He pushed as far south as the Second Cataract and set up the new government office of viceroy of Nubia, "the King’s Son of Kush". He began a series of campaigns against the Hyksos that ended their rule at Avaris and united Egypt once more. Ahmose strengthened Egypt’s borders in Nubia and Syria and consolidated his rule at home.
The Eighteenth Dynasty is best seen through several remarkable pharaohs. Thutmose I (1504–1492 b.c.e.), a nonroyal, succeeded Amenhotep I without dynastic change. In his short reign a series of successful forays into Nubia and Syria deﬁ ned Egypt’s early empire.
Thutmose I enlarged and endowed the temple of Amun at Karnak, practices continued by his successors that would lead to the wealth and power of Amun’s priesthood rivaling that of the pharaoh. Thutmose II married his half sister, the famous Hatshepsut. His life was brief, and his young son by a concubine became Thutmose III (r. 1479–1427 b.c.e.).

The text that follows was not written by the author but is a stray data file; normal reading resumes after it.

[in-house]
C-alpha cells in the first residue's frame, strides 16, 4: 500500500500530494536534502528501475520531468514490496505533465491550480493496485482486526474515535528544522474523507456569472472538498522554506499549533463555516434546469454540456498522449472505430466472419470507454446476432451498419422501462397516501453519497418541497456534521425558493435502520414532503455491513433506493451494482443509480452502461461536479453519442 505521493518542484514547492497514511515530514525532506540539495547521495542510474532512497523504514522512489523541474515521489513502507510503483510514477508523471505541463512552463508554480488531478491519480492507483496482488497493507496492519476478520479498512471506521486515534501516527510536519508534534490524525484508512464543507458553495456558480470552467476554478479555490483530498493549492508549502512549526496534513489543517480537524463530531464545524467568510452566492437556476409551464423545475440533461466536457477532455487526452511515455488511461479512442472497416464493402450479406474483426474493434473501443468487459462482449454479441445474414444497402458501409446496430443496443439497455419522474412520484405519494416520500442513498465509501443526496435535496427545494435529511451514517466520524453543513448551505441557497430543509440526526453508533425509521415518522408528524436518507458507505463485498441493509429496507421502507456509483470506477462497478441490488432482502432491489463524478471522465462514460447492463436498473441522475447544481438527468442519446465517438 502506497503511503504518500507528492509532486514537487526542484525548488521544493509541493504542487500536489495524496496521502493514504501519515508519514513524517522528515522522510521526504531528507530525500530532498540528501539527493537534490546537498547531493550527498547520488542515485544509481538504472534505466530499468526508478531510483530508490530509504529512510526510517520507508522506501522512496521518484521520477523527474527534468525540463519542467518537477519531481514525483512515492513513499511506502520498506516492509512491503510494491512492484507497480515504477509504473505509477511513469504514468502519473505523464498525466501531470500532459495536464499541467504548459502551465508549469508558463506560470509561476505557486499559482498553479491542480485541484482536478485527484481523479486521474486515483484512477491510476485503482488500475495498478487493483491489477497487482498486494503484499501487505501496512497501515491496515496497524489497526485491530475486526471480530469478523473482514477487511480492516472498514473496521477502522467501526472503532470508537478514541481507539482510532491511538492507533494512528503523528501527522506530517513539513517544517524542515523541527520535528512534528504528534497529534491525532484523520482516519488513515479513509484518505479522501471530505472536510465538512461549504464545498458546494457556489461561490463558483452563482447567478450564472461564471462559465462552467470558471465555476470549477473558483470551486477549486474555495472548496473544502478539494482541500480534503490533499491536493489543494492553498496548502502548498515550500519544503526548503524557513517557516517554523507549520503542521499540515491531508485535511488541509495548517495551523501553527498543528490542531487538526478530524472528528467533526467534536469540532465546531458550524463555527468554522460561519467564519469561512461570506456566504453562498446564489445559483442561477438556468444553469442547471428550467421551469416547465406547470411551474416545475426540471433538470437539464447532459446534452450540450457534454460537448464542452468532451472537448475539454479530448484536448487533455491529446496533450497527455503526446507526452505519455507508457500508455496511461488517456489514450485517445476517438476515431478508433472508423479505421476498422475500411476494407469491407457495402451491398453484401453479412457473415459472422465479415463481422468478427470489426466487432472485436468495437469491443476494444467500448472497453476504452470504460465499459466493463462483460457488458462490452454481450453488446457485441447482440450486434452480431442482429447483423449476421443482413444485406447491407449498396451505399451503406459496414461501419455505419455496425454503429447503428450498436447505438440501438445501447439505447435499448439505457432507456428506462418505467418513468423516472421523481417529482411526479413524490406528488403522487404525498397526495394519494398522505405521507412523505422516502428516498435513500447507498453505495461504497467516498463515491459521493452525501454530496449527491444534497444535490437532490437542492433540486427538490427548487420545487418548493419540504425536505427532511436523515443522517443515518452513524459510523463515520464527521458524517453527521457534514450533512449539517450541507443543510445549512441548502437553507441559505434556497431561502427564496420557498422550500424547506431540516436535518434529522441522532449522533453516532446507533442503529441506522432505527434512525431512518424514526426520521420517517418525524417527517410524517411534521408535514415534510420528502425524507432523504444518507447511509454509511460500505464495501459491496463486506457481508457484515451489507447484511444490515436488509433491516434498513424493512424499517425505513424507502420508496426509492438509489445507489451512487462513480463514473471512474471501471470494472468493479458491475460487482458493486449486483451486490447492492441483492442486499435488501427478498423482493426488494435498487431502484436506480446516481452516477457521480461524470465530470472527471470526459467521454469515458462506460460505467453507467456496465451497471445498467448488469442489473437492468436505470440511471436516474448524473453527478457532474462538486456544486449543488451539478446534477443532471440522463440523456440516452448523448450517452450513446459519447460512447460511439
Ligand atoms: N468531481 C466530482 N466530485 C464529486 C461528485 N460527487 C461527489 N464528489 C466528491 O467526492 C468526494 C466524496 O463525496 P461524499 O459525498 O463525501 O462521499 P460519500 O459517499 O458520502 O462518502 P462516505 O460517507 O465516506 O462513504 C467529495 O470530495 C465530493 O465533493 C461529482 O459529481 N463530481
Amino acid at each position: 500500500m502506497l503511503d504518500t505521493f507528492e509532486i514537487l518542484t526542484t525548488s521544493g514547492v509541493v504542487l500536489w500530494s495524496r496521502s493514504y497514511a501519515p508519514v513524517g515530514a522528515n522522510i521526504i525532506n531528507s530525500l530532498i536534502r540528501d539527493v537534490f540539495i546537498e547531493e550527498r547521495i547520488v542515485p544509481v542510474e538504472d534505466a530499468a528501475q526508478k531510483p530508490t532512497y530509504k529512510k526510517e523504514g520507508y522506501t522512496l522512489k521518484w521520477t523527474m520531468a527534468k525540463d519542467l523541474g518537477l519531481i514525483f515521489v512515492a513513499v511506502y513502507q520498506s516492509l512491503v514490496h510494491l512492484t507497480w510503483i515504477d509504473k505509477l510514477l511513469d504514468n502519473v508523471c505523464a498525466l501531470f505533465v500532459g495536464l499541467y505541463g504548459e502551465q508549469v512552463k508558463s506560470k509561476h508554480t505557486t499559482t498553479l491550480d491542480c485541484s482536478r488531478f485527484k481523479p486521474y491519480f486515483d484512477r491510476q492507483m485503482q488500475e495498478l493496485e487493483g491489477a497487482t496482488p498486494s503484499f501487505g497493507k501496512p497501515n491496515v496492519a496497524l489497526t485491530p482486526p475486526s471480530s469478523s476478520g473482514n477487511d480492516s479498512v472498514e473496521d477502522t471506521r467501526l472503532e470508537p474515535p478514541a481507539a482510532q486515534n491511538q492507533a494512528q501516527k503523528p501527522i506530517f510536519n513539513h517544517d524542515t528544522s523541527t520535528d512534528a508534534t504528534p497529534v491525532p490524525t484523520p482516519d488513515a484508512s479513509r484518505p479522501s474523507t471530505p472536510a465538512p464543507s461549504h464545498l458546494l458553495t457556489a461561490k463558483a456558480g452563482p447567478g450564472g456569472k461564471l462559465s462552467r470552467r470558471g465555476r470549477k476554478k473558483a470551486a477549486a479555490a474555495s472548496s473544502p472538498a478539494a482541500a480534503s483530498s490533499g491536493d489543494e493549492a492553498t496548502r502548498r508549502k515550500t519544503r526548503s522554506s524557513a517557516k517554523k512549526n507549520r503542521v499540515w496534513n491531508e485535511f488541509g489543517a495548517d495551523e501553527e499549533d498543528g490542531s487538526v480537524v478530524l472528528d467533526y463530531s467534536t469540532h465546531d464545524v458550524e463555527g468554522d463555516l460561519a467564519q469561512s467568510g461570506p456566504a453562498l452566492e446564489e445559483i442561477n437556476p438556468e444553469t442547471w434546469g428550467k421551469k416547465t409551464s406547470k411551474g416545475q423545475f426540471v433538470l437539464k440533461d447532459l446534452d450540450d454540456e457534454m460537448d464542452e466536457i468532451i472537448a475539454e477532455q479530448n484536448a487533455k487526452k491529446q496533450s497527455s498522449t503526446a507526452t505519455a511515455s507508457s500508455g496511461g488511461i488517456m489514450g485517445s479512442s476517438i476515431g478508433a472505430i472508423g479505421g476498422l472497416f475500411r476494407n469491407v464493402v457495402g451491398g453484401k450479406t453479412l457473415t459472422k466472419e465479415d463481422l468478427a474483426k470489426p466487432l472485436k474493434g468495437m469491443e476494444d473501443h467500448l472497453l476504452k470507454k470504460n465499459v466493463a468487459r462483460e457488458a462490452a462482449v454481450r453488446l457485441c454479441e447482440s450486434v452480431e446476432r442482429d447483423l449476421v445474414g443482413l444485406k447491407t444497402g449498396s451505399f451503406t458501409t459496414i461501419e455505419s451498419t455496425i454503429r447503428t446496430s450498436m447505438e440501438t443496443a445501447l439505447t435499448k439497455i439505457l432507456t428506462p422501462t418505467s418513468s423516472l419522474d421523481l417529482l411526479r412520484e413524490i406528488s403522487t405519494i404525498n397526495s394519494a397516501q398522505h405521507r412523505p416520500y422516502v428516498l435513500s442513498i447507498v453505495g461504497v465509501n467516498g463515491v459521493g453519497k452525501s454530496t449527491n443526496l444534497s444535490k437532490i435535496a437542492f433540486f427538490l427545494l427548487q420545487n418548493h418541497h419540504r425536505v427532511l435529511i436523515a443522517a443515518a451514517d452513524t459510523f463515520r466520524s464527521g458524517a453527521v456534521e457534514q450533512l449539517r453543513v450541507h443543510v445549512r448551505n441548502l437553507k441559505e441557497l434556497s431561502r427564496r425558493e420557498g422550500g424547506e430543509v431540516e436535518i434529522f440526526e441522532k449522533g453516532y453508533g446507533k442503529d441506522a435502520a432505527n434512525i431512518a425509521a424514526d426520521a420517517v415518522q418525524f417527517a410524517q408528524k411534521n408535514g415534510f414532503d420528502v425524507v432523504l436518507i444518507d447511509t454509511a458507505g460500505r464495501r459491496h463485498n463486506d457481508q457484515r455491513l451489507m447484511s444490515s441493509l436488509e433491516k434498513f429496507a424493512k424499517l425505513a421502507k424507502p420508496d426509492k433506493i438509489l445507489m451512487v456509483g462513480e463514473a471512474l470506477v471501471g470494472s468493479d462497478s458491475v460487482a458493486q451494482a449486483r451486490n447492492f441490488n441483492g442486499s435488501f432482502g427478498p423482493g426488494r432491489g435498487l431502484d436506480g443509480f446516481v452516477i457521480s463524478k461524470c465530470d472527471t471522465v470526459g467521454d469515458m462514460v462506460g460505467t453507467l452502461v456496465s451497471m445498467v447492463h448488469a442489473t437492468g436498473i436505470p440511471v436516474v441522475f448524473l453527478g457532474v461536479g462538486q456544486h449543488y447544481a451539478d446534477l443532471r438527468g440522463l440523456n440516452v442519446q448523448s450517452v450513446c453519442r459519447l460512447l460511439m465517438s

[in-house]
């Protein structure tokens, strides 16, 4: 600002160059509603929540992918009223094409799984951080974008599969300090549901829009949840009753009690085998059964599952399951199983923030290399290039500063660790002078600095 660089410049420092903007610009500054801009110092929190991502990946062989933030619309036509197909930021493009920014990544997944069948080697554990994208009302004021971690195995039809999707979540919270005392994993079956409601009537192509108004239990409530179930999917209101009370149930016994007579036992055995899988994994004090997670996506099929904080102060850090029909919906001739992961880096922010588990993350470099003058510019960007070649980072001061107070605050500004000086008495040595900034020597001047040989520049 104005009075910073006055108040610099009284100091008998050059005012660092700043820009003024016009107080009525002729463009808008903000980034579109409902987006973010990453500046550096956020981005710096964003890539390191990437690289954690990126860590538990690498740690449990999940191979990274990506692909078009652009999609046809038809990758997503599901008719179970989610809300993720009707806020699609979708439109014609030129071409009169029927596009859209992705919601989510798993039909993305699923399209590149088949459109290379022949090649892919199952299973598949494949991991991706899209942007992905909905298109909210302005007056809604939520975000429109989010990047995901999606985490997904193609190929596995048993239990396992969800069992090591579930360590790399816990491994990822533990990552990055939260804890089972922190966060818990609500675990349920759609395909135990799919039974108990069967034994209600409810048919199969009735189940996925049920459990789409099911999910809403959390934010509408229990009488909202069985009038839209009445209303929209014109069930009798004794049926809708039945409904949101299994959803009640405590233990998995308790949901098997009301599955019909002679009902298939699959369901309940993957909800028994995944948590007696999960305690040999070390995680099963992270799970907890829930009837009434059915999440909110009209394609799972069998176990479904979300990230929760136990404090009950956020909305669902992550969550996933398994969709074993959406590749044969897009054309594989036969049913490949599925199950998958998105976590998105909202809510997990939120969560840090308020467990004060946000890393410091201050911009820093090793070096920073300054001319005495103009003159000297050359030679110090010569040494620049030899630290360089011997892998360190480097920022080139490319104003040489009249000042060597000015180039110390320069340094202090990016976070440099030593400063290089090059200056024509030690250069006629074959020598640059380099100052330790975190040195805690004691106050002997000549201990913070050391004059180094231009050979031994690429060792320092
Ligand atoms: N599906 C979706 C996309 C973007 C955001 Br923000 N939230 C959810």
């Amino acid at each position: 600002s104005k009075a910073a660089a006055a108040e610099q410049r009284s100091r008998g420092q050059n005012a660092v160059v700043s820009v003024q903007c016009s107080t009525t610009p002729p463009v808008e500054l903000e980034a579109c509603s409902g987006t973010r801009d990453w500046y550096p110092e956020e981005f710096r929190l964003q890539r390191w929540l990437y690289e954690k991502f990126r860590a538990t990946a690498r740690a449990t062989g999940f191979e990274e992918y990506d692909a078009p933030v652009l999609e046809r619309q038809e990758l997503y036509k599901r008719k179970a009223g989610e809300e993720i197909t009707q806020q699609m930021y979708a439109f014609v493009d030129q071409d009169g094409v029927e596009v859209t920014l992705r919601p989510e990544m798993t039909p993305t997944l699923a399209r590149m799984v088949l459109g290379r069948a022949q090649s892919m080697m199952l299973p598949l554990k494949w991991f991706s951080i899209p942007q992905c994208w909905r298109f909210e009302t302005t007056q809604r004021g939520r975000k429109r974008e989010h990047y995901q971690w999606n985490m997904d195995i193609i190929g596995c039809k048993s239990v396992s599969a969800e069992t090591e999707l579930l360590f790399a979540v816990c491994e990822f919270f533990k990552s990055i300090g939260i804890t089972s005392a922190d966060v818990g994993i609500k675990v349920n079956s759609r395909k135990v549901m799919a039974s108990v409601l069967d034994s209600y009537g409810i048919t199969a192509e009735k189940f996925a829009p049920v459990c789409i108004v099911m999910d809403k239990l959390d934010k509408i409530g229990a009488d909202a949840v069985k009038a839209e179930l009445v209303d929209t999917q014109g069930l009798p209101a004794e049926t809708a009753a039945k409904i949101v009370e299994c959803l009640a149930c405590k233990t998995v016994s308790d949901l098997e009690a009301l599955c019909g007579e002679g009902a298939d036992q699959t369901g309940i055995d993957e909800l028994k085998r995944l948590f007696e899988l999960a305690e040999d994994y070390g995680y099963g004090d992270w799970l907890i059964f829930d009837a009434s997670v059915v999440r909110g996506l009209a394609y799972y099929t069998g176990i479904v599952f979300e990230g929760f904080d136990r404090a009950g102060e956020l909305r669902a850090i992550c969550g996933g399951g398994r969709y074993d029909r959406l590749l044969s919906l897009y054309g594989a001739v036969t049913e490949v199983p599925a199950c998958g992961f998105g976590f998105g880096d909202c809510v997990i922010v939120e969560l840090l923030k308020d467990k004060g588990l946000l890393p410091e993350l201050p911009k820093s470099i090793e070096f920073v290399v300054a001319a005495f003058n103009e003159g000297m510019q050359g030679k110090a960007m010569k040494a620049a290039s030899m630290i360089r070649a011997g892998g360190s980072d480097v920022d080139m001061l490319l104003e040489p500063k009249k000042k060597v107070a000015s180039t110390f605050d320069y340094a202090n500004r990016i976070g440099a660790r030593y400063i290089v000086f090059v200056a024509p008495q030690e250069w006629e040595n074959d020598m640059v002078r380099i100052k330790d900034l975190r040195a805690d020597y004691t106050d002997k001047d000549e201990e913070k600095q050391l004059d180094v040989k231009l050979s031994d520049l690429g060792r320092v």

For two years Hatshepsut, "Foremost of Noble Women", was content to be regent for her nephew, but she soon assumed royal trappings, even having herself portrayed as a male. Other women ruled in Egypt, but she is the best known, chiefly from her magnificent mortuary temple at Deir el-Bahri.
A relief from this temple shows the circumstances of her divine birth where the god Amun visits her mother, Queen Ahmose. Her tomb is in the Valley of the Kings, the preferred burial place of New Kingdom pharaohs.
After her death Thutmose III came into his inheritance. In his 32 years of sole rule he proved an energetic and adept military leader, advancing to the Fifth Cataract in Nubia. He made 17 campaigns into Syria, even crossing the Euphrates.